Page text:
Connect with us


Sir Mix-a-lot: The Unsung Hero of The Body Positivity Movement?



Sir Mix-a-lot, Nicki Minaj, Venus Hottentot

Anthony L. Ray, known professionally as Sir Mix-a-Lot, is an African American rapper, songwriter, and record producer. Sir Mix-a-lot is best known for his 1992 hit song Baby Got Back, which peaked at number one on the Billboard Hot 100. The 5′ 11″ native to the pacific northwest gave Hip Hop 6 studio albums, 8 music videos, and 9 singles. Almost any major contribution to Hip Hop that predates the year 2000 is foundational to the culture. On every “old-school lunch” hour of hip hop featured on FM radio stations, we can hear Baby Got Back in heavy rotation. The song has hit airwaves on a daily basis since the day of its release. The staying power of this song is hardly repeated by best-selling artists of today.


The iconic Baby Got Back music video features African American women with small waists and round buttocks, or as Sir Mix-a-lot put it, ” …when a girl walks in with an itty bitty waist, and a round thing in your face, you get sprung“.  The Hit single challenged western beauty standards based solely on the genetics of White Americans. Supermodels, unlike Instagram models, were the rigid beauty standard. Supermodels, in general, averaged out as 6-foot tall white women whose bodies were without significant curvature. In other words, having a large buttock was seen as a low class, never as high fashion. Although breast implants were all the rage at the time, a flat or small buttock was touted as superior to a round or protruding one.

With this song, Sir Mix-a-lot sent the preferences of the African American male, mainstream. In a sense, this song was an astute criticism of the colonial presence of strict white supremacist ideals of European beauty. Sir Mix-a-lot mused, “to the bean pole things in the magazine – you ain’t it miss thing! give me a sista can’t resist her, red beans and rice didn’t miss her!” The reference to red beans and rice is a cultural dish common among African Americans. Although the combination of beans and rice results in protein this is also a meal of carbohydrates – strictly forbidden from the supermodel diet. Red beans and rice adds bulk and weight to the physique, a meal often consumed by African American athletes and their families, along with a protein like fried or Smothered Pork Chops. “sista” is a common reference between African Americans to a Black woman. The “bean pole thing” is a euphemism for the women of the beauty standard.

This song featured in a time when eating disorders were at an all-time high among white young women and girls. Each trying to fit herself into the narrowly tailored beauty standard that was an amalgamation of the preferences of both heterosexual and homosexual white males. The African American male gaze stood in stark contrast to the preferences of the white male gaze. So much so, it is no surprise at all that the pacific northwest is one of the interracial dating capitals of America where plus-sized Caucasian American women are often paired with African American men. Sir Mix-a-lot- was born in Auburn, Washington, a city only minutes away from both Seattle and Bellevue Washington; where Black Americans are an extreme minority.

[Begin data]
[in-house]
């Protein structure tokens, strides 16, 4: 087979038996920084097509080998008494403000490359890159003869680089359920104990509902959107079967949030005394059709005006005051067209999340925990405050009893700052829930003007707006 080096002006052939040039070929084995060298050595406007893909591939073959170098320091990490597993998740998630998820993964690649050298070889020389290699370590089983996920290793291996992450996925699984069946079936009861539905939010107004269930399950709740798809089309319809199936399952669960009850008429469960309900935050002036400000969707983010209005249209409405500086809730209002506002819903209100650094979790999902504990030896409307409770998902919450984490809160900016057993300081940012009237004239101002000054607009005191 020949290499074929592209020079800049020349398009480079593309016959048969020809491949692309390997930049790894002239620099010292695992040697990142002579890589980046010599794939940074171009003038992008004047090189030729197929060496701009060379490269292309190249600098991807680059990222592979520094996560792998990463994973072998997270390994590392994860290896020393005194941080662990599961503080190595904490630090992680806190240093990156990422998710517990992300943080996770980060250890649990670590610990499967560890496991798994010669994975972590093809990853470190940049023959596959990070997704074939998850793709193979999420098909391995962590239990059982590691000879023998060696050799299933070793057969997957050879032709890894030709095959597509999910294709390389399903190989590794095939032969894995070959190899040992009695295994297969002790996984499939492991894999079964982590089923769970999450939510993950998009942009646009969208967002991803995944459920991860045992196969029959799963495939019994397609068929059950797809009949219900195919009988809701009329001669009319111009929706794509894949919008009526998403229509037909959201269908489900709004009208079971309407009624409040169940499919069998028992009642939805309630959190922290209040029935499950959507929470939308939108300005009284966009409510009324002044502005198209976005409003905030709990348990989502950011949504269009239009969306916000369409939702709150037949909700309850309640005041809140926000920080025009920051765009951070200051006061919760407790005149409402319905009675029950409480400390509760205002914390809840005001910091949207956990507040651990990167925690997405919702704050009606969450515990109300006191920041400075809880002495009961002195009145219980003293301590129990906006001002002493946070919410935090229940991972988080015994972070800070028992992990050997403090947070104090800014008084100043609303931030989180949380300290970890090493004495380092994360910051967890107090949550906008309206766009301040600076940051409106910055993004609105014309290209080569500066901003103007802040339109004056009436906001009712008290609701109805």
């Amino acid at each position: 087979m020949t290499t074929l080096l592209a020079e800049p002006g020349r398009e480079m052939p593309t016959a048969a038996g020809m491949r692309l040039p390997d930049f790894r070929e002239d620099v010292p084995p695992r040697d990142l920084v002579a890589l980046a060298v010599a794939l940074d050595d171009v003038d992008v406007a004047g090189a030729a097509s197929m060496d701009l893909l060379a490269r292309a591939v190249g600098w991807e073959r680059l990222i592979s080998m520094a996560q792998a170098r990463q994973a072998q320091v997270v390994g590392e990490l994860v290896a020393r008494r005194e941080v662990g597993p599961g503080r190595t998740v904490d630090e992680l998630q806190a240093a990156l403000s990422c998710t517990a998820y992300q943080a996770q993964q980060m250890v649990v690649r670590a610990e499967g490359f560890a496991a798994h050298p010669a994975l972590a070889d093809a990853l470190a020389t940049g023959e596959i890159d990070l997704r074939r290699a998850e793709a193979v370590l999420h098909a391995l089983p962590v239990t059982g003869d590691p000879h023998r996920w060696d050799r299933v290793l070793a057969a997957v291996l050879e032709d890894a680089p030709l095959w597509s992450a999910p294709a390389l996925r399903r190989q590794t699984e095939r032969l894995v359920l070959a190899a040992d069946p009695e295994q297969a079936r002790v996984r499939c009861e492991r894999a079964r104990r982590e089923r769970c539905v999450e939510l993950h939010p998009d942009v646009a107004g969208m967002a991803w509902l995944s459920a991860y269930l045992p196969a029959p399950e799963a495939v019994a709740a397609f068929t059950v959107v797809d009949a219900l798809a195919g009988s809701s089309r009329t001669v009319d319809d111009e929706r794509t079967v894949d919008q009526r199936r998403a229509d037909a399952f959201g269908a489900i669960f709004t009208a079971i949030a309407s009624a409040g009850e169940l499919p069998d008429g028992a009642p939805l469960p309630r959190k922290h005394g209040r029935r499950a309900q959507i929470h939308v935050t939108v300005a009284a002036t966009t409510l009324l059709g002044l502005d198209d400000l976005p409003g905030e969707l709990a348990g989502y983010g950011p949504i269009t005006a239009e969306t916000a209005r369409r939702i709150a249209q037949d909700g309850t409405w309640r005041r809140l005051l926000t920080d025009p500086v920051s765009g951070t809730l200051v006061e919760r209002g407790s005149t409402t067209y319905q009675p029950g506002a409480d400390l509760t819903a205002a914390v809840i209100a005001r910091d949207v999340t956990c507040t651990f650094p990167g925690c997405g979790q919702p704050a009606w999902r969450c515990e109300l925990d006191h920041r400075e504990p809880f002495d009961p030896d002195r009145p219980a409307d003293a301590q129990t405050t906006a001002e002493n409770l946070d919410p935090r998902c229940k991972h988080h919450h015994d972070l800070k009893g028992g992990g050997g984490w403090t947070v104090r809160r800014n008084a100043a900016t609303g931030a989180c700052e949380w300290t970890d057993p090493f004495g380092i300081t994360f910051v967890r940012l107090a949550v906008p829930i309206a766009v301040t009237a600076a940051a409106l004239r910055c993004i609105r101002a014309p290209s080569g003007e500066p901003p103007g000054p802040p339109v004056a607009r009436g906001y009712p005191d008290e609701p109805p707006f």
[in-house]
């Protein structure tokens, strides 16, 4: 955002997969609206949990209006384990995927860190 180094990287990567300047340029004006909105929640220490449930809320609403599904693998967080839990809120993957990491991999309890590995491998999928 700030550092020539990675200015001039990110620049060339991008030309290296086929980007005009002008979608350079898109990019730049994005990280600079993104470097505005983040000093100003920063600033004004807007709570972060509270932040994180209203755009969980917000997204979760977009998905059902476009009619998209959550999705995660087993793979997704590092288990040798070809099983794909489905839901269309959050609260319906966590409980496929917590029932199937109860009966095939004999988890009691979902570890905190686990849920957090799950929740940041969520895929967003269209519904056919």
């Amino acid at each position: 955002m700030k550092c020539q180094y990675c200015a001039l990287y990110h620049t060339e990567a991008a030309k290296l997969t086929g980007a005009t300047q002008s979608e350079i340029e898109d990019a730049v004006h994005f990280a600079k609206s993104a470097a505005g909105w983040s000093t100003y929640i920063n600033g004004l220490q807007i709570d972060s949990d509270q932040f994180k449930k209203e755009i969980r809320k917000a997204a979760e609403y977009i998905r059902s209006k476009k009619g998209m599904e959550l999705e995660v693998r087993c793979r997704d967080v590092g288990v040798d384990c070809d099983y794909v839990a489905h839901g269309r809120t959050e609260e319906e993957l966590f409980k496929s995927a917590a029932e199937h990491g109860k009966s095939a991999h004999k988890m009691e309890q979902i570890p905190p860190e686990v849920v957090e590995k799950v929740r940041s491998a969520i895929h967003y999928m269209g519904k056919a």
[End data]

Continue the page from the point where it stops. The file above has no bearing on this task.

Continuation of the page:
The parody at the beginning of the song became legendary in its own right. It is the origin place of “Becky” as a pop-culture slang term and reference for a singular white woman. Not to be confused with “Karen” who is representative of a very specific and narrowly tailored type of Caucasian American woman, often understood as a nuisance. The sentiments conveyed by this Becky is a parroting of what millions of black men and women claim to have experienced as the colonial gaze when it comes to black women’s bodies.

A condescending racialized gaze that has its deep southern roots in American chattel slavery. “She looks like a total prostitute” was in reference to the proportions of the black woman’s body which is curvy in general, although there are many exceptions to this rule.  The insult was not aimed out what she is wearing, but how her body looks in what she is wearing. Questions like “Can I touch your hair?” and the peculiar story of the Venus Hottentot also referred to as Sarah Baartman lends credence to this cultural phenomenon of the colonial gaze when focused onto black bodies, being rife with contradictory lust and disgust.

Fast forward decades later to today where women are undergoing the most dangerous surgery in existence to have these same bodily proportions that were once shunned as subhuman and disgraceful. The BBL or Brazilian Butt Lift gives women the coveted chance of fitting the description of beauty in Baby Got Back. Black and non-black women alike are rushing to Florida and the Dominican Republic with their savings to achieve this body that Sir Mix-a-lot paved the way for. Nicki Minaj, The best selling female rapper of all time, also known for her buttock enhancement surgery, sampled Baby Got Back, repeating the same sentiment in her hit single, “Anaconda” named after a set of lyrics in the original Baby Got Back song:

So your girlfriend rolls a Honda, playin’ workout tapes by Fonda
But Fonda ain’t got a motor in the back of her Honda
My anaconda don’t want none
Unless you’ve got buns, hun

By Fonda, he is referring to Jane Fonda, a petite white woman known for her workout videotapes in the 80s and 90s. Fonda flaunted what was the acceptable form of female beauty. Sir Mix-a-lot made room for all women who deviated in this way from the western beauty standard. In reality, Sir Mix-a-lot is the unsung hero of the body positivity movement. Think about it.